Satoru Hashimoto of the Nikkol Group described hexasomes, a delivery vehicle shown to optimize the permeation of actives through the SC. Hashimoto proposed that the hexosomes work by fusing to the lamellar phase of the SC. Finally, Seiji Hesegawa of Nippon Menard Cosmetic Co. presented research on skin-derived stem cells for repair functions in skin care. Particularly, sweet cherry seed extract was found to promote the proliferation of stem cells in skin, while Boat steerculia seed extract promoted keratinocyte differentiation and purple barley seed promoted collagen synthesis of fibroblasts. A two-month continuous use test of a skin cream containing these ingredients showed improvements in skin texture and wrinkles.

However, while this work was compelling, during the question and answer session, Eric Perrier of LVMH apologetically disagreed with this approach to repair. “I have doubts over the safety of proliferation as an approach to repair,” he said.

Poster presentations were also given during the three days, and topics ranged from developments in actives and methods to assess cosmetic efficacy and sunscreens, to advances in delivery, antiaging, eco-friendly cosmetics, manufacturing and equipment and care of nails, hair and skin. In addition, work relating to the immune system, neurobiology for wellness, decorative cosmetics, consumer health/prevention care and safety, animal testing alternatives—and even legislative changes/challenges was presented. Yuki Sugiyama and co-authors Takashi Ohmori, Hideki Shimizu, Tomoko Kimura and Daisuke Yoshizawa, all of Shiseido; Yoji Tezuma and Yusuke Aoki of NOF Corp.; and Yotaro Morishima of the Fukui University of Technology won the Best Poster award for their paper, “A Novel, Self-Assembled Structure for Transparent, Reversibly Deformable Oil Gels and its Application to Cosmetics.” This award was presented during the closing ceremony and gala.

The IFSCC closed with a celebratory dinner during which the IFSCC presidential gavel and award were passed on, and awards were presented. In addition to the previously mentioned awards, the Basic Honorary Mention was awarded to Eric S. Johnson, of P&G Beauty, et al. for, “Polymer-Surfactant Phase and Surface Interactions Leading to New Models for Cationic Polymer Chemistries”; the Best Argentinian Paper was presented to Jorge A. Montanari, of Universidad Nacional de Quilmes, et al. for “Ultradeformable Liposomes for Topic Application of Cosmetic Actives can Modulate their Destination Across The Stratum Corneum”; and finally, the Best Raw Material Award was given to Norberto Delic, of AAQC, et al. for “Silica Nanoparticles Modified with Cinnamic Alcohol: Synthesis, Characterization and Uses In UV Protection.”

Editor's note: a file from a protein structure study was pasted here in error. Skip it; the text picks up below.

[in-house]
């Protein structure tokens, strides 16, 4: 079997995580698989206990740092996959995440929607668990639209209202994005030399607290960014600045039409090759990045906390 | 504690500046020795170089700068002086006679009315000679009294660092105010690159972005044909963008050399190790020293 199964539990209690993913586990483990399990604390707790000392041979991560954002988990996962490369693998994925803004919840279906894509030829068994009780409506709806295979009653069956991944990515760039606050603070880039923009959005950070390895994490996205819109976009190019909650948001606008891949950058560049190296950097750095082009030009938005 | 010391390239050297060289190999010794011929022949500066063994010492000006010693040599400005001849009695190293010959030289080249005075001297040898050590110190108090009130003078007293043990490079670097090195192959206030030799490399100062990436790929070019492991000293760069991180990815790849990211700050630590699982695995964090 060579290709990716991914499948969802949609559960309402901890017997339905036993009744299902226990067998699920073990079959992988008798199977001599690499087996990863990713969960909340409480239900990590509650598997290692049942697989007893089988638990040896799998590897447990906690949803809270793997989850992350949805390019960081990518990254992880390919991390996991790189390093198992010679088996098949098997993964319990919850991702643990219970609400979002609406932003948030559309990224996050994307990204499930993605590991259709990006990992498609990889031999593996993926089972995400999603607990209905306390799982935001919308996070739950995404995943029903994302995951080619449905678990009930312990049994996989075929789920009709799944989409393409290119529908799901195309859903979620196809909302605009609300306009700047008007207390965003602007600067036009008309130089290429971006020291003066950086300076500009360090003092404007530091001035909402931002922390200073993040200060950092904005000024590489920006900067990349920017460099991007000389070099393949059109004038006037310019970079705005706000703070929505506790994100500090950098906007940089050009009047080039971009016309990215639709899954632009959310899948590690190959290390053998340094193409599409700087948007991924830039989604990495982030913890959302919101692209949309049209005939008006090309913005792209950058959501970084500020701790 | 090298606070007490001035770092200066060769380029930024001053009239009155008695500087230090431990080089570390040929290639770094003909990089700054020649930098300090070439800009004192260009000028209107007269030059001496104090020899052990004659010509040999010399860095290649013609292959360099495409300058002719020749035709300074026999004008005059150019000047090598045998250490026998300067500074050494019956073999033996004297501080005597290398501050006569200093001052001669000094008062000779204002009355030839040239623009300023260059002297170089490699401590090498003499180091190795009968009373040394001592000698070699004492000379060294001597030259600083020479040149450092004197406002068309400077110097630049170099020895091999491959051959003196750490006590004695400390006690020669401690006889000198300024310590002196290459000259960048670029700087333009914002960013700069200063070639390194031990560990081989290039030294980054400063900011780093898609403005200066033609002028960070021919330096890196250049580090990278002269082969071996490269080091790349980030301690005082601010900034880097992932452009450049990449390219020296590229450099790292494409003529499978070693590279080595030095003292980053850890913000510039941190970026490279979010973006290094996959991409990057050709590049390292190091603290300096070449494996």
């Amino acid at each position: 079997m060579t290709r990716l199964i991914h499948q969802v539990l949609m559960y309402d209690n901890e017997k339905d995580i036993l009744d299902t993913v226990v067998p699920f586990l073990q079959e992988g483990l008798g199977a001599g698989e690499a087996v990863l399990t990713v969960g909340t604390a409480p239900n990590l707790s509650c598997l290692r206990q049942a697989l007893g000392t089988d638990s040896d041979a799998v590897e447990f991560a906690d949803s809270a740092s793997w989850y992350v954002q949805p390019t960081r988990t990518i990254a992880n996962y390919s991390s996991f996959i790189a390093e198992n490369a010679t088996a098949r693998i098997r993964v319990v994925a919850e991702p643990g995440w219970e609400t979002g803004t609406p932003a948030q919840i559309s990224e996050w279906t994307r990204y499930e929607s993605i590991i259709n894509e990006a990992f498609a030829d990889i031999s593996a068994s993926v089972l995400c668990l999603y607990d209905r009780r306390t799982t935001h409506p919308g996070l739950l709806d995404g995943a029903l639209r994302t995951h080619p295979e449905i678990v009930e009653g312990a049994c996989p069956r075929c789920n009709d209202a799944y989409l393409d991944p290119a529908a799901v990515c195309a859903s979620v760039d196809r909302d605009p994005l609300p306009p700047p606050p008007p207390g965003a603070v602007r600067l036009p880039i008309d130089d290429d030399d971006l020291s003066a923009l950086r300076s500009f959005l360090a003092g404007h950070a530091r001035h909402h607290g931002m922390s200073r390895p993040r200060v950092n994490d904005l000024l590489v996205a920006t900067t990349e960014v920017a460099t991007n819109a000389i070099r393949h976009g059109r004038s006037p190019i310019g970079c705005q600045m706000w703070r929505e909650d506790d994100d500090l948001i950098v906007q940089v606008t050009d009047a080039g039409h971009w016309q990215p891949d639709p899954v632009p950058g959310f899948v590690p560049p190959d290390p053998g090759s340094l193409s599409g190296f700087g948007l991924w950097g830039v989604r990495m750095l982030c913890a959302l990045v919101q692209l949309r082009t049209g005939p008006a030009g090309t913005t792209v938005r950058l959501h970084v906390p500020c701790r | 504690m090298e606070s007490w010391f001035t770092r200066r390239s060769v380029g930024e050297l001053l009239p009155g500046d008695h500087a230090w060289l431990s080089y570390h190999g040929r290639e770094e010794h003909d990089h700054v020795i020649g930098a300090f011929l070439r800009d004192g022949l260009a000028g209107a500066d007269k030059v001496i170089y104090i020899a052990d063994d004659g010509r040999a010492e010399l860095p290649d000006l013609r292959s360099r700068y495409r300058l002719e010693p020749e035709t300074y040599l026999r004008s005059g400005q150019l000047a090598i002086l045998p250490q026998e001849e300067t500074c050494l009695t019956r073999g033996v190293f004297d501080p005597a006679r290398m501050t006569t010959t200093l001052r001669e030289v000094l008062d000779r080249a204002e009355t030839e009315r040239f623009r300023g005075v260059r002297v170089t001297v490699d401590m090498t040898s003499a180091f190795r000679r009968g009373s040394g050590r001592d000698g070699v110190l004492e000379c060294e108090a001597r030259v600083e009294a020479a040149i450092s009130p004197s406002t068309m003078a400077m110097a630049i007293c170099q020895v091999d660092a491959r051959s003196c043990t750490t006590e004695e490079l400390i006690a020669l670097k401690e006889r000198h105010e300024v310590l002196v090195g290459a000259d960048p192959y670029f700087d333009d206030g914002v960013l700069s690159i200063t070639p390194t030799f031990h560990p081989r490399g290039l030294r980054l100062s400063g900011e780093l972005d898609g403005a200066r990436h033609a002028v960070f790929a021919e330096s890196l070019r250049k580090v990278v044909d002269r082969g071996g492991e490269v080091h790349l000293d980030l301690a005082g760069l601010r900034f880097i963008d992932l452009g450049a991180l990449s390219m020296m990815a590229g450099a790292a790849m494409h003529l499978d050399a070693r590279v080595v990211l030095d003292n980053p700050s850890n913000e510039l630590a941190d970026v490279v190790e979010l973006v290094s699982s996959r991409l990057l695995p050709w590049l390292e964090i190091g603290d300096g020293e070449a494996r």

The evening wrapped up with a live performance by local guitarist legend Esteban Morgado, accompanied by the art of tango dancing, and went on through the early morning hours with a DJ dance party. The next IFSCC Conference will be held Nov. 1–3, 2011, in Bangkok, and the next IFSCC Congress will be held in 2012 in Johannesburg, South Africa. For more information, visit www.ifscc.org.

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C&T Tweets from IFSCC

Couldn't attend the 2010 IFSCC Congress in Buenos Aires? Cosmetics & Toiletries magazine posted live Tweets throughout the event at www.cosmeticsandtoiletries.com/networking and http://twitter.com/CandTEditorJoin us today for updates on the latest research findings presented at key industry events; or if you are attending, learn where to meet Cosmetics & Toiletries editors.

2010 IFSCC Congress

Melanin-derived hair dye, pearl-inspired skin radiance and the effects of thermal energy on skin were among the unique research concepts presented at the International Federation of Societies of Cosmetic Chemists (IFSCC) Congress, held Sept. 20–23, 2010. The organizers reviewed 300+ abstracts to choose presentations that best supported the event’s theme, “Innovation and Responsibility: Cosmetics Forever,” for the nearly 900 visitors from 39 countries in attendance.